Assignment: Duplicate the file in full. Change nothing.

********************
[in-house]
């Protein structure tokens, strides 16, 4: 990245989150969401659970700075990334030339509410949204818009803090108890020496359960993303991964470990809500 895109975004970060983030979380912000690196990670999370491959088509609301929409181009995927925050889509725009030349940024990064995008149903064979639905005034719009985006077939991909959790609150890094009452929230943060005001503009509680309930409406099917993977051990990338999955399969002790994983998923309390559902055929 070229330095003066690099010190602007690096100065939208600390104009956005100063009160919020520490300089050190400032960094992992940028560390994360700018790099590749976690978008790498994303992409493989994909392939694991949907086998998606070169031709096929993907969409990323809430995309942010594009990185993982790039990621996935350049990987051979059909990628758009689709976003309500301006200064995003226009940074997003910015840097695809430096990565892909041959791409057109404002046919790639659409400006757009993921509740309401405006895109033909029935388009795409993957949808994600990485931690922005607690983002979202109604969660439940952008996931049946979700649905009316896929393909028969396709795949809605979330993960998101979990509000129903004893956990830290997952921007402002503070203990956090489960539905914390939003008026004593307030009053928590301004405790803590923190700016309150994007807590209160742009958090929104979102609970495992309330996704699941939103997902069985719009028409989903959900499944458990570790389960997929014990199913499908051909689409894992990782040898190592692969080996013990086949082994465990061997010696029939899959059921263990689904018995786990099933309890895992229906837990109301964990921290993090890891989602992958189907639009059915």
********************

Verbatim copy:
[in-house]
């Protein structure tokens, strides 16, 4: 990245989150969401659970700075990334030339509410949204818009803090108890020496359960993303991964470990809500 895109975004970060983030979380912000690196990670999370491959088509609301929409181009995927925050889509725009030349940024990064995008149903064979639905005034719009985006077939991909959790609150890094009452929230943060005001503009509680309930409406099917993977051990990338999955399969002790994983998923309390559902055929 070229330095003066690099010190602007690096100065939208600390104009956005100063009160919020520490300089050190400032960094992992940028560390994360700018790099590749976690978008790498994303992409493989994909392939694991949907086998998606070169031709096929993907969409990323809430995309942010594009990185993982790039990621996935350049990987051979059909990628758009689709976003309500301006200064995003226009940074997003910015840097695809430096990565892909041959791409057109404002046919790639659409400006757009993921509740309401405006895109033909029935388009795409993957949808994600990485931690922005607690983002979202109604969660439940952008996931049946979700649905009316896929393909028969396709795949809605979330993960998101979990509000129903004893956990830290997952921007402002503070203990956090489960539905914390939003008026004593307030009053928590301004405790803590923190700016309150994007807590209160742009958090929104979102609970495992309330996704699941939103997902069985719009028409989903959900499944458990570790389960997929014990199913499908051909689409894992990782040898190592692969080996013990086949082994465990061997010696029939899959059921263990689904018995786990099933309890895992229906837990109301964990921290993090890891989602992958189907639009059915």